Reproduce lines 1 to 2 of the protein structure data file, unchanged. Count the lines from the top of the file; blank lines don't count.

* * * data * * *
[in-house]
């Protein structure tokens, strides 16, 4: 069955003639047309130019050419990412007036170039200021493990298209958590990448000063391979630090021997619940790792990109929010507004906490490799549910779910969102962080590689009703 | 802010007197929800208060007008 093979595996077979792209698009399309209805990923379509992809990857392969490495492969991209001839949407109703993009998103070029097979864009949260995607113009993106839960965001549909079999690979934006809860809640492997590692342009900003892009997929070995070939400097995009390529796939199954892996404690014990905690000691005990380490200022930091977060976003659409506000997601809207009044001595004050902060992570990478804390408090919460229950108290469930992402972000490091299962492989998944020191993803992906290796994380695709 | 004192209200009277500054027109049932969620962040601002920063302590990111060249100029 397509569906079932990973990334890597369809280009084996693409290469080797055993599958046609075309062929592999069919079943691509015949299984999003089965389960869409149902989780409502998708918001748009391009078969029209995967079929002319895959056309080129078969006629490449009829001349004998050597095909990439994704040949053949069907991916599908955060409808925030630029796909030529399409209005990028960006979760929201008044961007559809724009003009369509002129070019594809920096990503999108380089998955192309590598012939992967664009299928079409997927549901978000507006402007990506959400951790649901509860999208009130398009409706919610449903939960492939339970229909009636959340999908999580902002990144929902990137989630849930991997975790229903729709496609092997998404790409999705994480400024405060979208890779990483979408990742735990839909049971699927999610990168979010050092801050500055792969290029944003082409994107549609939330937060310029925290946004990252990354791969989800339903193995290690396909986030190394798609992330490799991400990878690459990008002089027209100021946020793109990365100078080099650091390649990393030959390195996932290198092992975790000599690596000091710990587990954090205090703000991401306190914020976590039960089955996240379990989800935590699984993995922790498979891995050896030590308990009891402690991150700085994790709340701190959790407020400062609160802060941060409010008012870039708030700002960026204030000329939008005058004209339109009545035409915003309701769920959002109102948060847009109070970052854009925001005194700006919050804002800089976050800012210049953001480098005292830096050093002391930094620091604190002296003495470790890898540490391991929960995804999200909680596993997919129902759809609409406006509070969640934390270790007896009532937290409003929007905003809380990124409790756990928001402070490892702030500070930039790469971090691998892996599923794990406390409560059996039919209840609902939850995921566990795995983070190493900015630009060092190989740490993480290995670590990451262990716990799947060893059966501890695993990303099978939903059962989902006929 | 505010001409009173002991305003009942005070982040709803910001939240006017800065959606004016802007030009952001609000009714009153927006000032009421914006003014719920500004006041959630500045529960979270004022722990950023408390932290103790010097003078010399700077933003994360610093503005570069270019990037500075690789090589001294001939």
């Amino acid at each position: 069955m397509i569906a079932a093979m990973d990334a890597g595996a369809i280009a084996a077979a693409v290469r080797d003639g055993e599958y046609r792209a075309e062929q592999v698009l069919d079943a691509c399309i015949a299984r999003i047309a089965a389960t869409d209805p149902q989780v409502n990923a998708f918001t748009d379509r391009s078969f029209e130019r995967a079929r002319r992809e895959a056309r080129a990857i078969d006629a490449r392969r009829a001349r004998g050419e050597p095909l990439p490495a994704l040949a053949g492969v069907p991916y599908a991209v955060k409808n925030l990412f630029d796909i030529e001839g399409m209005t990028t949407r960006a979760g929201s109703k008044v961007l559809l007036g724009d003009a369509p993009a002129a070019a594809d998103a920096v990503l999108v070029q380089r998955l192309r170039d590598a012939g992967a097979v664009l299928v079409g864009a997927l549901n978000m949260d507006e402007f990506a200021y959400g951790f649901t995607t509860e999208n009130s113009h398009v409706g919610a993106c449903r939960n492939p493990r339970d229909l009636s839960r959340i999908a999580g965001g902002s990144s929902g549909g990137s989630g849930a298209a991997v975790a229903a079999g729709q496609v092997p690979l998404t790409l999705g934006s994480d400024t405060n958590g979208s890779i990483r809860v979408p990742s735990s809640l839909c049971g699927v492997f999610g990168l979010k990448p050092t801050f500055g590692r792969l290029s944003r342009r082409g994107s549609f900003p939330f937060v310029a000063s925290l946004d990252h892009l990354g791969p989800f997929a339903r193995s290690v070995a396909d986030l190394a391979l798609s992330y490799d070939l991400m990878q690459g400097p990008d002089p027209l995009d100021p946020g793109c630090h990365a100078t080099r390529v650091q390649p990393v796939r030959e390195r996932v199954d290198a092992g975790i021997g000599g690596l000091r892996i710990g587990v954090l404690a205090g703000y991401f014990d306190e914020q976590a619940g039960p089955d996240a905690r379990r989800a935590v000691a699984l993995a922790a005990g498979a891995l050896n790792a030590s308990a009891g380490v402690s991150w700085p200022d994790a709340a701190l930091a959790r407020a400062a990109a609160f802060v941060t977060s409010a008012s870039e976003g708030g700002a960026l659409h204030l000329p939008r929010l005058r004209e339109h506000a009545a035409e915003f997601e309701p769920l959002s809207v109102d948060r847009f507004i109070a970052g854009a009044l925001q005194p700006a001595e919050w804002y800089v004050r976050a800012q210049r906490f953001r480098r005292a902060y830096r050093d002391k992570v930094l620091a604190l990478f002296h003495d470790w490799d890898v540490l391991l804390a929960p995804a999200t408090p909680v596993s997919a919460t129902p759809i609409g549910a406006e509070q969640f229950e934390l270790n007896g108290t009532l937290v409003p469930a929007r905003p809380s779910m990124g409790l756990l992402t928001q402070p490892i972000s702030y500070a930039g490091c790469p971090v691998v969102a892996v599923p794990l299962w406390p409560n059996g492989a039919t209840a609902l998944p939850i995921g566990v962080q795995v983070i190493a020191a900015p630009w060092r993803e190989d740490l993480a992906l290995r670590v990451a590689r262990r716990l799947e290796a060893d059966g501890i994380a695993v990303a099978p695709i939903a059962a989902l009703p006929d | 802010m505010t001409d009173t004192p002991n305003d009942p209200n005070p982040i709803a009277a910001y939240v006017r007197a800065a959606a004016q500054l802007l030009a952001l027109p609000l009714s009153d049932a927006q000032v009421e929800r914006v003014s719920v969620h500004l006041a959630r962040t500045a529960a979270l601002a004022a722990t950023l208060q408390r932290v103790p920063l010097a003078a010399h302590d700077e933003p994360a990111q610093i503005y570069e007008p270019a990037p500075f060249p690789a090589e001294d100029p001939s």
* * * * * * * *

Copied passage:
[in-house]
């Protein structure tokens, strides 16, 4: 069955003639047309130019050419990412007036170039200021493990298209958590990448000063391979630090021997619940790792990109929010507004906490490799549910779910969102962080590689009703 | 802010007197929800208060007008 093979595996077979792209698009399309209805990923379509992809990857392969490495492969991209001839949407109703993009998103070029097979864009949260995607113009993106839960965001549909079999690979934006809860809640492997590692342009900003892009997929070995070939400097995009390529796939199954892996404690014990905690000691005990380490200022930091977060976003659409506000997601809207009044001595004050902060992570990478804390408090919460229950108290469930992402972000490091299962492989998944020191993803992906290796994380695709 | 004192209200009277500054027109049932969620962040601002920063302590990111060249100029 397509569906079932990973990334890597369809280009084996693409290469080797055993599958046609075309062929592999069919079943691509015949299984999003089965389960869409149902989780409502998708918001748009391009078969029209995967079929002319895959056309080129078969006629490449009829001349004998050597095909990439994704040949053949069907991916599908955060409808925030630029796909030529399409209005990028960006979760929201008044961007559809724009003009369509002129070019594809920096990503999108380089998955192309590598012939992967664009299928079409997927549901978000507006402007990506959400951790649901509860999208009130398009409706919610449903939960492939339970229909009636959340999908999580902002990144929902990137989630849930991997975790229903729709496609092997998404790409999705994480400024405060979208890779990483979408990742735990839909049971699927999610990168979010050092801050500055792969290029944003082409994107549609939330937060310029925290946004990252990354791969989800339903193995290690396909986030190394798609992330490799991400990878690459990008002089027209100021946020793109990365100078080099650091390649990393030959390195996932290198092992975790000599690596000091710990587990954090205090703000991401306190914020976590039960089955996240379990989800935590699984993995922790498979891995050896030590308990009891402690991150700085994790709340701190959790407020400062609160802060941060409010008012870039708030700002960026204030000329939008005058004209339109009545035409915003309701769920959002109102948060847009109070970052854009925001005194700006919050804002800089976050800012210049953001480098005292830096050093002391930094620091604190002296003495470790890898540490391991929960995804999200909680596993997919129902759809609409406006509070969640934390270790007896009532937290409003929007905003809380990124409790756990928001402070490892702030500070930039790469971090691998892996599923794990406390409560059996039919209840609902939850995921566990795995983070190493900015630009060092190989740490993480290995670590990451262990716990799947060893059966501890695993990303099978939903059962989902006929 | 505010001409009173002991305003009942005070982040709803910001939240006017800065959606004016802007030009952001609000009714009153927006000032009421914006003014719920500004006041959630500045529960979270004022722990950023408390932290103790010097003078010399700077933003994360610093503005570069270019990037500075690789090589001294001939």